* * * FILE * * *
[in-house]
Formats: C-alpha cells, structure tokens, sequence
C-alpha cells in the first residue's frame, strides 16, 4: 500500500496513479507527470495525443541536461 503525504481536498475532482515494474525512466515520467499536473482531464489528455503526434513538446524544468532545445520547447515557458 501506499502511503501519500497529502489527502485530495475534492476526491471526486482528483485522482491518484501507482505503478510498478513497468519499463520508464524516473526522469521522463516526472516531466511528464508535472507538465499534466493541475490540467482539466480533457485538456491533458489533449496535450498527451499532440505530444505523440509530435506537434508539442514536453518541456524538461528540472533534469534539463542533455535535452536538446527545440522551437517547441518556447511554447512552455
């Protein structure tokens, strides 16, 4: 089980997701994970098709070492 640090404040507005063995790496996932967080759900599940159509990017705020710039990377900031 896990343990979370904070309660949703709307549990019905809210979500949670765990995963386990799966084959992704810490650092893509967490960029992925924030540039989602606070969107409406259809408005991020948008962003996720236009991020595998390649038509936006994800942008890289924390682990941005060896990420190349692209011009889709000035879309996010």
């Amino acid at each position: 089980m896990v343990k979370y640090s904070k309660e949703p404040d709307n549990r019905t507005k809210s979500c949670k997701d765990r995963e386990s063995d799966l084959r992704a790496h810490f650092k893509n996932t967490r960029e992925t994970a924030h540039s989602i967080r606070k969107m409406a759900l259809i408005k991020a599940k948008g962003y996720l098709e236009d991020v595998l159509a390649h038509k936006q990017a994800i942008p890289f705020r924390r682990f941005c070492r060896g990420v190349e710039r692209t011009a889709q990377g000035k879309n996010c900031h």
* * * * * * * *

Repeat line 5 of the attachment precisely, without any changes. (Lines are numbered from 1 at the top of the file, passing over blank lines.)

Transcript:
């Amino acid at each position: 089980m896990v343990k979370y640090s904070k309660e949703p404040d709307n549990r019905t507005k809210s979500c949670k997701d765990r995963e386990s063995d799966l084959r992704a790496h810490f650092k893509n996932t967490r960029e992925t994970a924030h540039s989602i967080r606070k969107m409406a759900l259809i408005k991020a599940k948008g962003y996720l098709e236009d991020v595998l159509a390649h038509k936006q990017a994800i942008p890289f705020r924390r682990f941005c070492r060896g990420v190349e710039r692209t011009a889709q990377g000035k879309n996010c900031h």